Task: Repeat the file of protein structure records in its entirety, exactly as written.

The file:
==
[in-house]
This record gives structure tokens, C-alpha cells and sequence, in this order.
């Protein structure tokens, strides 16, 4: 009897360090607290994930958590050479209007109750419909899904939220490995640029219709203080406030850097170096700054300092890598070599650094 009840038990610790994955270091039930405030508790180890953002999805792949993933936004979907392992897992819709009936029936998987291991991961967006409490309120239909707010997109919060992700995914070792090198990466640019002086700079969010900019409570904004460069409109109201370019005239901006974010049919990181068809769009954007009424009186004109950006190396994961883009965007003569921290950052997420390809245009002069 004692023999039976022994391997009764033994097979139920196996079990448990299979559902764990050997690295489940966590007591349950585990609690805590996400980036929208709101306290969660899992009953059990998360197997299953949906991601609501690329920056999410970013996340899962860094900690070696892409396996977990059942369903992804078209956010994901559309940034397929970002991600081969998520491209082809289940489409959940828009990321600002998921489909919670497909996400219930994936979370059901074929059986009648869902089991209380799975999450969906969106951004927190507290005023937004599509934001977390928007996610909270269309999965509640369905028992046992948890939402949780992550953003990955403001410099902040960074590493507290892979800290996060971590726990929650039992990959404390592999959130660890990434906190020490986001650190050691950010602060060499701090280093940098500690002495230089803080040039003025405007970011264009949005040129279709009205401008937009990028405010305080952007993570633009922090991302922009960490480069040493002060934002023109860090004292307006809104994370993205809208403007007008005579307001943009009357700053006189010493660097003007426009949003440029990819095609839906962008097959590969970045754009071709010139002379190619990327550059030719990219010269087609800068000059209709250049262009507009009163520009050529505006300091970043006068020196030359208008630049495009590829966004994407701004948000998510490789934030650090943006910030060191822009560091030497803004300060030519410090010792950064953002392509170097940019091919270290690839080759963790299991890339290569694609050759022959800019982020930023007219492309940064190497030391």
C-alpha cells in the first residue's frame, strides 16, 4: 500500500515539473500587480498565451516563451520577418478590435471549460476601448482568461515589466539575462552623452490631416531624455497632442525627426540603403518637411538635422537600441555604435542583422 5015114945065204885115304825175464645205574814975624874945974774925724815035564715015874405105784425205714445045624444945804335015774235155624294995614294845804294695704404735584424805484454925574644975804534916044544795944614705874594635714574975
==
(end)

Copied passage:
[in-house]
This record gives structure tokens, C-alpha cells and sequence, in this order.
């Protein structure tokens, strides 16, 4: 009897360090607290994930958590050479209007109750419909899904939220490995640029219709203080406030850097170096700054300092890598070599650094 009840038990610790994955270091039930405030508790180890953002999805792949993933936004979907392992897992819709009936029936998987291991991961967006409490309120239909707010997109919060992700995914070792090198990466640019002086700079969010900019409570904004460069409109109201370019005239901006974010049919990181068809769009954007009424009186004109950006190396994961883009965007003569921290950052997420390809245009002069 004692023999039976022994391997009764033994097979139920196996079990448990299979559902764990050997690295489940966590007591349950585990609690805590996400980036929208709101306290969660899992009953059990998360197997299953949906991601609501690329920056999410970013996340899962860094900690070696892409396996977990059942369903992804078209956010994901559309940034397929970002991600081969998520491209082809289940489409959940828009990321600002998921489909919670497909996400219930994936979370059901074929059986009648869902089991209380799975999450969906969106951004927190507290005023937004599509934001977390928007996610909270269309999965509640369905028992046992948890939402949780992550953003990955403001410099902040960074590493507290892979800290996060971590726990929650039992990959404390592999959130660890990434906190020490986001650190050691950010602060060499701090280093940098500690002495230089803080040039003025405007970011264009949005040129279709009205401008937009990028405010305080952007993570633009922090991302922009960490480069040493002060934002023109860090004292307006809104994370993205809208403007007008005579307001943009009357700053006189010493660097003007426009949003440029990819095609839906962008097959590969970045754009071709010139002379190619990327550059030719990219010269087609800068000059209709250049262009507009009163520009050529505006300091970043006068020196030359208008630049495009590829966004994407701004948000998510490789934030650090943006910030060191822009560091030497803004300060030519410090010792950064953002392509170097940019091919270290690839080759963790299991890339290569694609050759022959800019982020930023007219492309940064190497030391």
C-alpha cells in the first residue's frame, strides 16, 4: 500500500515539473500587480498565451516563451520577418478590435471549460476601448482568461515589466539575462552623452490631416531624455497632442525627426540603403518637411538635422537600441555604435542583422 5015114945065204885115304825175464645205574814975624874945974774925724815035564715015874405105784425205714445045624444945804335015774235155624294995614294845804294695704404735584424805484454925574644975804534916044544795944614705874594635714574975